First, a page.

Chief bean-counter off by lots of beans
With Democrats now running the show, it's their turn to take the heat for earmarks in a $410 billion omnibus spending bill to keep the government running for the rest of the fiscal year.
Congressional Democrats and the White House have been quick to note this spending bill is actually a holdover from the previous administration, that things will be different next year, and that earmarks hit a peak during Republican control in the middle part of this decade.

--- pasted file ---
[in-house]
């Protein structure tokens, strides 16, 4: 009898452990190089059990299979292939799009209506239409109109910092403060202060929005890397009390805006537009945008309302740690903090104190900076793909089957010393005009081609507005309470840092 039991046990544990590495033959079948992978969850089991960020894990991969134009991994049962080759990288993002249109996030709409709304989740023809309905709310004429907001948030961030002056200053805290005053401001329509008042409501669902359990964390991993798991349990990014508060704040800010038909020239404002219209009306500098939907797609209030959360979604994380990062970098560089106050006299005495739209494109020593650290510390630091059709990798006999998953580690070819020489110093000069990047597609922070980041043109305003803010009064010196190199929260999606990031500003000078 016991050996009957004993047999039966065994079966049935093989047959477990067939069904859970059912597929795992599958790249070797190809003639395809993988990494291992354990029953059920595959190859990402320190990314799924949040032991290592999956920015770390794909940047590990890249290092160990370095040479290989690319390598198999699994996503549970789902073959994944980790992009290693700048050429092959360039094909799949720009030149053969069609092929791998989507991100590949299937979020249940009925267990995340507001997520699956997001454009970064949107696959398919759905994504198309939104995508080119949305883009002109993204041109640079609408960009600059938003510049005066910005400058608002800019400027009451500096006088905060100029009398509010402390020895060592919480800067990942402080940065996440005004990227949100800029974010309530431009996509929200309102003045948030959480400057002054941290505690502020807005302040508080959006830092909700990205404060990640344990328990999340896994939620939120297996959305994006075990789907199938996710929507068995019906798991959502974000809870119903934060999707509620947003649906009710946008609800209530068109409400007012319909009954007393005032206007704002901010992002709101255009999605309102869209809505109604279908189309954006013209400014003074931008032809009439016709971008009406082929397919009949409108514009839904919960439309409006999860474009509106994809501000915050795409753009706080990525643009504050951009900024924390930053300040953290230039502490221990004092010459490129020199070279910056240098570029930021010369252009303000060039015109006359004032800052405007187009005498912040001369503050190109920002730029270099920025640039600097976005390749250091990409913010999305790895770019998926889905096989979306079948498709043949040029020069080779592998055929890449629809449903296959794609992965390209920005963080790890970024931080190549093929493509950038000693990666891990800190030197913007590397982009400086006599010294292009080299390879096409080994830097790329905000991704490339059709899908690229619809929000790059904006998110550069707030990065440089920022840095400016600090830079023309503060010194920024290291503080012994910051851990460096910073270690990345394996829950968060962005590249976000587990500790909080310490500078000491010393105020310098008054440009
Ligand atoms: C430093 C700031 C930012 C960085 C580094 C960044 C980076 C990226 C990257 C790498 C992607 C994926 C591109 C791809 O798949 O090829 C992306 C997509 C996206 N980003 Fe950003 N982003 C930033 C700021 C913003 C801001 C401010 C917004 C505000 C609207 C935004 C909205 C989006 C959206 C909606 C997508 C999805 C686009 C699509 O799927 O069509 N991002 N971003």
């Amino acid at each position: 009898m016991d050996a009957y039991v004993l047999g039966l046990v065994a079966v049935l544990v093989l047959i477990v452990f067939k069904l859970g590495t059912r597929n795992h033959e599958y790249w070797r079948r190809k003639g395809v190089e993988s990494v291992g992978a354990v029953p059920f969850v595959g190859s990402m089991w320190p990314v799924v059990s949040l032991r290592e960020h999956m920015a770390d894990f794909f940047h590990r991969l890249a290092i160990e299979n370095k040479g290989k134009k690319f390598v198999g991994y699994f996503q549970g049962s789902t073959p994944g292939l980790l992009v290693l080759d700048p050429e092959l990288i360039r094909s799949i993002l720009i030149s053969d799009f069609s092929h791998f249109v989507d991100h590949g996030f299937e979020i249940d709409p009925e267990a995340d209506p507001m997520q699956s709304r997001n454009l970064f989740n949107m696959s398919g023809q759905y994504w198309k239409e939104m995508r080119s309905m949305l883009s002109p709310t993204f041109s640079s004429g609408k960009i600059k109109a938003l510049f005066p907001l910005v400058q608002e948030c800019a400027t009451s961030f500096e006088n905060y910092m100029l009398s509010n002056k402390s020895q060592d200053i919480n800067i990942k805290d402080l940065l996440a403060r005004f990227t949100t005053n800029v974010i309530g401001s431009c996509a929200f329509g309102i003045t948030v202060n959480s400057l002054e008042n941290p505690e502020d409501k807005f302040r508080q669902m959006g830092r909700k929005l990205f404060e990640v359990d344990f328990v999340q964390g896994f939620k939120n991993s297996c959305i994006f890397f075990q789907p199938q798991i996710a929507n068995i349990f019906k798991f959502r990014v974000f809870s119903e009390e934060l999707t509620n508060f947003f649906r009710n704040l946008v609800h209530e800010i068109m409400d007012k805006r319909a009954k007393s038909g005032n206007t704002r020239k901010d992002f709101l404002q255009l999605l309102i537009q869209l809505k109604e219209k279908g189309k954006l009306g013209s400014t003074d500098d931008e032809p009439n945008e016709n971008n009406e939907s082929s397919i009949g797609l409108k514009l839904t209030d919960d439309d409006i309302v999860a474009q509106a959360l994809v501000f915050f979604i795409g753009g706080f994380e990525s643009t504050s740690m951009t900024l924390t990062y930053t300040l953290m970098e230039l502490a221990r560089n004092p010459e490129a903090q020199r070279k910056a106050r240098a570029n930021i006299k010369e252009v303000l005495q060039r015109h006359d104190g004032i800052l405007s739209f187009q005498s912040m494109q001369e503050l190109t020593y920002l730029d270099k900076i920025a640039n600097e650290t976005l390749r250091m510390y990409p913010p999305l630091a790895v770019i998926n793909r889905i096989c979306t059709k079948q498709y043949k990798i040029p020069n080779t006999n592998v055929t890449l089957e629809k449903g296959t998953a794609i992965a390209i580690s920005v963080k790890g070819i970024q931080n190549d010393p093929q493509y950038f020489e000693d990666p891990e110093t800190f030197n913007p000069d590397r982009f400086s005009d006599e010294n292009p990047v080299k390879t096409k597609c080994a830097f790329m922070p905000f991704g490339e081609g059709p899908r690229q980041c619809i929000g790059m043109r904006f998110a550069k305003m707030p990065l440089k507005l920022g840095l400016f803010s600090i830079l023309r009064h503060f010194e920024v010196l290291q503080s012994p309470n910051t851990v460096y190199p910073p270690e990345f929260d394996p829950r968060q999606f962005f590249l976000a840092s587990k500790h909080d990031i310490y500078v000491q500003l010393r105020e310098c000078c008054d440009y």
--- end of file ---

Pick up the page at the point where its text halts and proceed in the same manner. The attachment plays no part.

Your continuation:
On CNN's "State of the Union" on March 8, Peter Orszag, director of the Office of Management and Budget, said, "Look, the earmarks have come down significantly, 75 percent."
The same day on NBC's Meet the Press , Sen. Charles Schumer threw out a nearly identical assessment: "The bottom line is, there's been serious reform. We are now, this year, two years later, there's one-fifth the earmarks there were before — not 80 percent, 20 percent from before. They are transparent. No Bridge to Nowhere could occur."
We dug into the numbers from a well-respected source and found Orszag (and Schumer) were way off. We rated Orszag's claim False .